A mutation in the Icsbp1 gene causes susceptibility to infection and a chronic myeloid leukemia-like syndrome in BXH-2 mice

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DOIResolve DOI: http://doi.org/10.1084/jem.20042170
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TypeArticle
Journal titleThe Journal of Experimental Medicine
Volume201
Issue6
Pages881890; # of pages: 10
SubjectAmino Acid Substitution; Animals; Arginine; bio; biosynthesis; Cells; Chromosomes,Mammalian; Cysteine; cytology; Genetic Predisposition to Disease; genetics; Immunologic Deficiency Syndromes; Interferon Regulatory Factors; Interferon Type II; Interleukin-12; Leukemia,Myeloid; Mice; Mutagenesis; Mutagenesis,Insertional; Mutation; Mycobacterium bovis; Oncogenes; physiology; physiopathology; Point Mutation; Protein; Proteins; Quantitative Trait Loci; Repressor Proteins; Retroviridae; Rna; Spleen; Tuberculosis; veterinary; virology; Virus Replication
AbstractBXH-2 mice develop a fatal myeloid leukemia by a two-step mutagenic process. First, a BXH-2-specific recessive mutation causes a myeloproliferative syndrome. Second, retroviral insertions alter oncogenes or tumor suppressors, resulting in clonal expansion of leukemic cells. We have identified a recessive locus on chromosome 8 (Myls) that is responsible for myeloproliferation in BXH-2. This Myls interval has been narrowed down to 2 Mb and found to contain several positional candidates, including the interferon consensus sequence-binding protein 1 gene (Icsbp, also known as interferon regulatory factor 8 [IRF8]). we show that BXH-2 mice carry a mutation (915 C to T) resulting in an arginine-to-cysteine substitution at position 294 within the predicted IRF association domain of the protein. Although expression of Icsbp1 mRNA transcripts is normal in BXH-2 splenocytes, these cells are unable to produce interleukin 12 and interferon-γ in response to activating stimuli, confirming the R294C behaves as a loss-of-function mutation. Myeloproliferation in BXH-2 mice is concomitant to increased susceptibility to Mycobacterium bovis (BCG) despite the presence of resistance alleles at the Nramp1 locus. These results suggest a two-step model for chronic myeloid leukemia in BXH-2, in which inactivation of Icsbp1 predisposes to myeloproliferation and immunodeficiency. This even is required for retroviral replication, and subsequent insertional mutagenesis that causes leukemia in BXH-2 mice.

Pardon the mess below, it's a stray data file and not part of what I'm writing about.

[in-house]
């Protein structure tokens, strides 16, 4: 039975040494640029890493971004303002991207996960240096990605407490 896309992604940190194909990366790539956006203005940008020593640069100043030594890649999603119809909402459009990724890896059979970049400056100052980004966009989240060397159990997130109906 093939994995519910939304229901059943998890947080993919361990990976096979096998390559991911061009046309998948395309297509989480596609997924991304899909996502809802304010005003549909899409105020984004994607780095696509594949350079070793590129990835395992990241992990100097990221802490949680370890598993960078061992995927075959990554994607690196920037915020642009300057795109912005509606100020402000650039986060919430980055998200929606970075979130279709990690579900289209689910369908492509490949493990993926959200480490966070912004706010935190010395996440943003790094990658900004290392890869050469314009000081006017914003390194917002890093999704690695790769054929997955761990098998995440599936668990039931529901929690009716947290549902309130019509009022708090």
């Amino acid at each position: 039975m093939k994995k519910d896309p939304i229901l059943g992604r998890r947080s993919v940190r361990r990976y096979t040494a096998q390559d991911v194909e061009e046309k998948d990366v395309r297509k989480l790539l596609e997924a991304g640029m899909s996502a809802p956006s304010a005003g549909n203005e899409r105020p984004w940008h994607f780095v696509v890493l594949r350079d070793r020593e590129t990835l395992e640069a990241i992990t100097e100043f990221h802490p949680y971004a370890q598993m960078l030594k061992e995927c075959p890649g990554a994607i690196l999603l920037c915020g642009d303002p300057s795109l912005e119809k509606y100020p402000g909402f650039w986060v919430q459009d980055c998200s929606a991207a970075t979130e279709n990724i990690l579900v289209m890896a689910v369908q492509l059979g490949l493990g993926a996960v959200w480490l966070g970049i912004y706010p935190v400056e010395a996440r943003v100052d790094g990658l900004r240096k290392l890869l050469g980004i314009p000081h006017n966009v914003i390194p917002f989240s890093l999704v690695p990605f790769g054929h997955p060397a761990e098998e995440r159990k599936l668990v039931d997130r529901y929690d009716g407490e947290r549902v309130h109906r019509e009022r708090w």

Publication date
LanguageEnglish
AffiliationNational Research Council Canada; NRC Biotechnology Research Institute
Peer reviewedNo
NRC number47802
NPARC number3540260
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Record identifier56154d30-9819-4929-8d01-0600ad396e56
Record created2009-03-01
Record modified2016-05-09
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